Migrants back in farms, factories

Print edition : July 03, 2020
The factories in Hoshiarpur, Ludhiana and Barnala and farms across Punjab are swinging back into action as workers return from their home towns and villages.

AT a time when most States are reeling under the aftermath of the large-scale migration of urban labour, Punjab is faced with the challenge of ‘reverse migration’. The labourers who had migrated back home to Bihar and eastern Uttar Pradesh following the abrupt announcement of the lockdown in March end, and endured untold hardships to reach their home towns and villages, are now beginning to trickle back to farms, just in time for the sowing of paddy in the State. While many have boarded buses on their own to arrive in time for paddy-sowing and to resume work in woollens-manufacturing units, others have been luckier. Their travel expenses are being borne by their employers in Punjab. The migrant labourers who could barely earn anything since their arrival back home are understandably relieved to go back. It is not without its downside, though.

Recently there were reports of some wealthy farm owners and businessmen flying workers back at their own expense. The labourers who had struggled to reach home, often taking as many as five days on Shramik Special trains (many had even walked for weeks to reach home), were understandably elated about their first air travel. The news portal The Wire reported the efforts of a Ludhiana-based blanket manufacturer, Bobby Jindal, who brought labourers back from Bihar so that his business could resume operations with skilled labour.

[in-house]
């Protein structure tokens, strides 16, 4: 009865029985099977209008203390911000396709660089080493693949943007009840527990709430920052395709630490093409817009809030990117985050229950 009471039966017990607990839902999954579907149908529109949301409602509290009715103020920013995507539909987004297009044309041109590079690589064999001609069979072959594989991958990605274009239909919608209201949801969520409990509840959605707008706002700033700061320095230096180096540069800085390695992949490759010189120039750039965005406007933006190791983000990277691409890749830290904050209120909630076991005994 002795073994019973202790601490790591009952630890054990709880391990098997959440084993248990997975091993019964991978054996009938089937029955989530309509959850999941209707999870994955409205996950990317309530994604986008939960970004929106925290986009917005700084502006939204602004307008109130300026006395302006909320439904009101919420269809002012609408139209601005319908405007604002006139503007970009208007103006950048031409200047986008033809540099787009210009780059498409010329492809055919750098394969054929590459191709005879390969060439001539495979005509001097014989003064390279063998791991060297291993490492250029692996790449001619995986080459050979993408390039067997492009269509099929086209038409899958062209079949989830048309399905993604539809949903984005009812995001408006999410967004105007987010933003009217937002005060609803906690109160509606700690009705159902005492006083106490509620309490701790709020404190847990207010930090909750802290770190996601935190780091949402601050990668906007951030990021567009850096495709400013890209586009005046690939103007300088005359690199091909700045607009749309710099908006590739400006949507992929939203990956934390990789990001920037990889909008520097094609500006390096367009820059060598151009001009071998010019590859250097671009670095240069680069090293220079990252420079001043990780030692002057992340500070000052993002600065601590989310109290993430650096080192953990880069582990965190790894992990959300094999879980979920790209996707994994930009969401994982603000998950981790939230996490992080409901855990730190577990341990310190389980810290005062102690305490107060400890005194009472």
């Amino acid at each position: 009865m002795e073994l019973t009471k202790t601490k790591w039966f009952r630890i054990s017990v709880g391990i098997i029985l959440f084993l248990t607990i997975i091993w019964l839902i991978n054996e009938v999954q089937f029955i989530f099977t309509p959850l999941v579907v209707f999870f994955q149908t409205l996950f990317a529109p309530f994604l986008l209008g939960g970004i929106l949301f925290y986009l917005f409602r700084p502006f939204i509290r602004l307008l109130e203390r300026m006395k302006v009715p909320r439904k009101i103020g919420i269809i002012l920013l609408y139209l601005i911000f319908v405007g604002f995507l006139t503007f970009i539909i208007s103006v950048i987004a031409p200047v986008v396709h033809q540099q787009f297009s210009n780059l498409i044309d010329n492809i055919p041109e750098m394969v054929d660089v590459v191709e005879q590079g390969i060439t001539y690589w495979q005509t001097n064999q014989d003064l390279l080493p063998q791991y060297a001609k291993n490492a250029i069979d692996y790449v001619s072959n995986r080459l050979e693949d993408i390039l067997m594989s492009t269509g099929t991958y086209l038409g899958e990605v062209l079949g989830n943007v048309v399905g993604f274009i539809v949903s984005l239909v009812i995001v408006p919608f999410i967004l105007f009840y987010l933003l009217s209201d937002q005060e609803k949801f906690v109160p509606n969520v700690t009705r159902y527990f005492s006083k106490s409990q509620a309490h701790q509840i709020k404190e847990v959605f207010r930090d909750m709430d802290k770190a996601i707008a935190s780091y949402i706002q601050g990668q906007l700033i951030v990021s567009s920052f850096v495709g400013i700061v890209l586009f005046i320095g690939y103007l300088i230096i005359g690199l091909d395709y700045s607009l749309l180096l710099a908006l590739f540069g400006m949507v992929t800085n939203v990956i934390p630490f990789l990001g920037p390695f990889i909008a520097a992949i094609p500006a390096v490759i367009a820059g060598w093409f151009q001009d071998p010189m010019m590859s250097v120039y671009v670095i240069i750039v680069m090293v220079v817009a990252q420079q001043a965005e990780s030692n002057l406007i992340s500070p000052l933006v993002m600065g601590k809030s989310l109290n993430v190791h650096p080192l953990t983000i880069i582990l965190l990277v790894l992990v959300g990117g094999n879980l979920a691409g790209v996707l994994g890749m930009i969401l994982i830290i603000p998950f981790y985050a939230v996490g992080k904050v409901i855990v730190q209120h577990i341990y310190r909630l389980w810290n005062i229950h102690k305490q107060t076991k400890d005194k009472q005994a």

Incidentally, June is the month when Ludhiana’s hosiery industry comes into its own with booming trade in winter products. This year, the absence of skilled labour meant the factory and farm owners were left with no alternative but to bring the labourers back at their own expense. Most were happy to pay Rs.2,500 per person for bus travel from Bihar to Punjab. They are now providing the labourers with food and lodging, besides the per-unit manufacturing charges of winter goods in urban areas, or in the case of farm labour the charges for paddy sowing per acre. Around the same time, other workers reached Hoshiarpur and Barnala, hoping to resume work as factory workers. Unlike the lucky few who arrived by air, they took the long road back to their workplaces, followed by a two-week quarantine period.

The labourers, who realise that they have an edge, are demanding anything up to Rs.6,000 an acre for paddy-sowing, in contrast to the Rs.2,700 to Rs.3,000 they were paid earlier. The farm owners remain hopeful of striking a deal between Rs.3,500 and Rs.3,700, though they say even this will escalate their costs substantially. Still they consider this the better option than having an entire paddy crop ruined with unskilled labour.

The contrast to the time when millions of migrant labourers left Punjab for their home towns in Uttar Pradesh and Bihar could not be more marked. Then they were left to fend for themselves by the Central and State governments and their employers.